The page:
This short paper has summarised an approach to conducting ‘analytics on Learning Analytics’. The LAK Dataset comprising LAK and EDM literature has been analyzed in order to identify clusters of papers dealing with similar topics (conceptual clustering), and in order to identify key contributions of papers in terms of the claims authors make, as signalled by rhetorical patterns. Our preliminary tests are promising, but more thorough testing is needed to validate the method. Finally, we showed how the results of this analysis are beginning to be visualized using an analytics dashboard. All the secondary datasets produced have been published as open data, for further research. Figure 3: Rhetorical sentences graphed by year, for EDM The second section of the dashboard (Figure 4) allows users to select a combination of the extracted concepts, in order to visualize the occurrence of these concepts in papers within any or all research communities represented in the corpus– that is to say across the whole LAK dataset (EDM plus LAK conference).

Figure 6: Distribution of rhetorical types in XIP-classified sentences within a selected concept bubble In the longer term, the aim of this research is to provide users with automatic suggestions about similar papers and about connections between papers, and to present these similarities and connections in ways that are both meaningful and searchable for the users. Future steps will validate the outputs from these analyses with researchers, and test the usability of the dashboard with different end-users (e.g. researchers, educators, students).

Figure 4: Number of papers with rhetorically extracted sentences containing user-selected concepts The third dashboard section consists of a bubble chart that displays the occurrence of papers within the entire dataset, filtered by user-selected concepts (Figure 5). This visualization can be restricted to display just the LAK or the EDM conference. In Figure 5, each bubble represents a concept that has been selected by the user. This is associated with a specific number of papers and sentences in which that concept has been detected. The colour saturation of each bubble (expressed by the color spectrum shown at the top) represents the ‘density’ of the chosen concept as defined by the number of XIP-extracted sentences in which the concept occurs. The darker the colour, the greater the density.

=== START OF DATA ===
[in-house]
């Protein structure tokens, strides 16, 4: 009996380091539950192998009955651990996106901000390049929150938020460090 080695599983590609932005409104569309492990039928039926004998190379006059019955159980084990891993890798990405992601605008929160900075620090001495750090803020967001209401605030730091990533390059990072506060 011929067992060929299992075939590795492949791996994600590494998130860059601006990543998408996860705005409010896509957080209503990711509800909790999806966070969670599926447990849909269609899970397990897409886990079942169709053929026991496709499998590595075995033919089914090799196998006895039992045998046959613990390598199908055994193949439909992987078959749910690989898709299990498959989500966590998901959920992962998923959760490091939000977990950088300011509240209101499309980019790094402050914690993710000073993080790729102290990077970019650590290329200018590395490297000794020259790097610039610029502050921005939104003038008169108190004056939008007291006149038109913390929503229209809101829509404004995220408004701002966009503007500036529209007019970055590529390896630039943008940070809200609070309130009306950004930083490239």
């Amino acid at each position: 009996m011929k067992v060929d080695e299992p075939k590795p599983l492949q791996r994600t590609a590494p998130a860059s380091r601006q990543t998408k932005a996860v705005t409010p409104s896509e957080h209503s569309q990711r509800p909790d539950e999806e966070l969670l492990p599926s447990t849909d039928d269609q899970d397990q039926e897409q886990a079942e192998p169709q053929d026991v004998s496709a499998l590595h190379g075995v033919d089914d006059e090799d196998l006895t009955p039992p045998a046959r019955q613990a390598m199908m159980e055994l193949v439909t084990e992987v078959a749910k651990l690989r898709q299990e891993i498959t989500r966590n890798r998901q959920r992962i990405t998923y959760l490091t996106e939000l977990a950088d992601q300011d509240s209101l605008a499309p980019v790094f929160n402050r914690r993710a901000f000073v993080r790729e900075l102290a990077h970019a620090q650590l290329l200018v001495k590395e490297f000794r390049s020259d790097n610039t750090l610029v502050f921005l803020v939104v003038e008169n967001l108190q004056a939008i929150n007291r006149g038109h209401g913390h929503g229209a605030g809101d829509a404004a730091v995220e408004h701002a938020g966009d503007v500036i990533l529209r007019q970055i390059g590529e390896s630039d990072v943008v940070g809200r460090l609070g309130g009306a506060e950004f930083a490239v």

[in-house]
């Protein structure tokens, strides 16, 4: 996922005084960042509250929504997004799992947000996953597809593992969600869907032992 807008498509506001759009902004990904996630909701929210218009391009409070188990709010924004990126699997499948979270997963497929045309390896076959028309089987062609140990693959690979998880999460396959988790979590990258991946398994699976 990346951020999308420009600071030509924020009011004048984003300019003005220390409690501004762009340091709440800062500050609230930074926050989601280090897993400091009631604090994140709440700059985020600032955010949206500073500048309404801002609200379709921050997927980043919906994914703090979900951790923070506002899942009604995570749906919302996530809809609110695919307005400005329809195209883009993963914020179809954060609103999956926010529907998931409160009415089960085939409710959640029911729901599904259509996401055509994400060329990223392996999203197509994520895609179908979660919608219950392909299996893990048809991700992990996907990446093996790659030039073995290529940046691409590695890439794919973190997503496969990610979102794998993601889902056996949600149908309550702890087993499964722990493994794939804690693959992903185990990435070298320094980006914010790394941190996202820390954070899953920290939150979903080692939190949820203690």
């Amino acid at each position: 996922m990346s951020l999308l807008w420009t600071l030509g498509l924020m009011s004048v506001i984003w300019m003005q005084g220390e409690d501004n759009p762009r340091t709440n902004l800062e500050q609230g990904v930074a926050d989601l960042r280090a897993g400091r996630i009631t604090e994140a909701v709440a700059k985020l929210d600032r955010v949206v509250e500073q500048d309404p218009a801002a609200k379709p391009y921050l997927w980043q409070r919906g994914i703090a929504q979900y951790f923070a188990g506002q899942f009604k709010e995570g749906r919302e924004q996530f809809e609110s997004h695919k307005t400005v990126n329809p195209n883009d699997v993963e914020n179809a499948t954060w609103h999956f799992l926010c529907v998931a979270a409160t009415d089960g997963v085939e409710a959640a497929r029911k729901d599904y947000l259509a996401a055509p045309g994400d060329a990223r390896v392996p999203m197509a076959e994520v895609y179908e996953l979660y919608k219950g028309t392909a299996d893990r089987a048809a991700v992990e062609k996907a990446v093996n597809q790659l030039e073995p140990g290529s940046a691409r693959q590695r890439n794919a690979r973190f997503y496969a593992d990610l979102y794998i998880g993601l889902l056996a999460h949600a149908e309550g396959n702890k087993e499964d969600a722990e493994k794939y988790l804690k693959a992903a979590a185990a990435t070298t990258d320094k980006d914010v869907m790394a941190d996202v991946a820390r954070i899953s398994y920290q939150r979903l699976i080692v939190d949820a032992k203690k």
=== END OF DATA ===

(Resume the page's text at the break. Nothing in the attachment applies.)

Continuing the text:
[1] Salah Aït-Mokhtar, Jean-Pierre Chanod, and Claude Roux. (2002). Robustness beyond shallowness: incremental dependency parsing. Natural Language Engineering, 8(2/3):121-144. Jungermann, F. (2009). Information extraction with RapidMiner. In Proceedings of the GSCL Symposium’ Sprachtechnologie und eHumanities’. W. Hoeppner, ed. Girvan M. and Newman. M. E. J. 2002. Community structure in social and biological networks. Proceedings of the National Academy of Sciences. 99, 12, 7821-7826. Newman MEJ: Detecting Community Structure in Networks. Eur Phys J B 2004, 38:321-330. Gregory, S.: Local Betweenness for Finding Communities in Networks. Technical Report, University of Bristol (2008). Brandes, U., Pich, C., Centrality Estimation in Large Networks. Intl. Journal of Bifurcation and Chaos in Applied Sciences and Engineering 17(7) 2303–2318 Ágnes Sándor. (2007). Modeling metadiscourse conveying the author's rhetorical strategy in biomedical research abstracts. Revue Française de Linguistique Appliquée 200(2): 97-109



[4] [5]

[6] Figure 5: Concept ‘density’ within XIP sentences, by year and number of papers When a concept bubble is selected (Figure 6), a pie chart pops up representing the relative distribution of the rhetorical types for that bubble (that is to say for that concept, and across the papers and sentences in which the concept has been detected). [7]

Ontology Learning to Analyze Research Trends in Learning Analytics Publications
Amal Zouaq
Department of Mathematics and Computer Science Royal Military College of Canada Kingston, ON, Canada +1 613 541 6000, Ext. 6478

Srećko Joksimović

Dragan Gašević

School of Interactive Arts and Tech- School of Computing and Information nologies Systems Simon Fraser University Athabasca University Surrey, BC, Canada Athabasca, AB, Canada +1 778 782 7474 +1 604 569 8515

In this paper, we show how ontology learning tools can be used to reveal (i) the central research topics that are tackled in the published literature on learning analytics and educational data mining; and (ii)relationships between these research topics and iii) (dis)similarities between learning analytics and educational data mining.

papers presented at the LAK conference editions and another one for the papers presented at the EDM conference editions – in order to compare the two conferences based on concepts and relationships gauged as most important. We also performed analysis based on (a) paper abstracts only and (b) main body of text of the papers. In this short report, we first describe the data analysis pipeline. This is followed by a very brief discussion of a small fragment of the results we obtained in our analysis. The complete results in the CSV format are available at [8].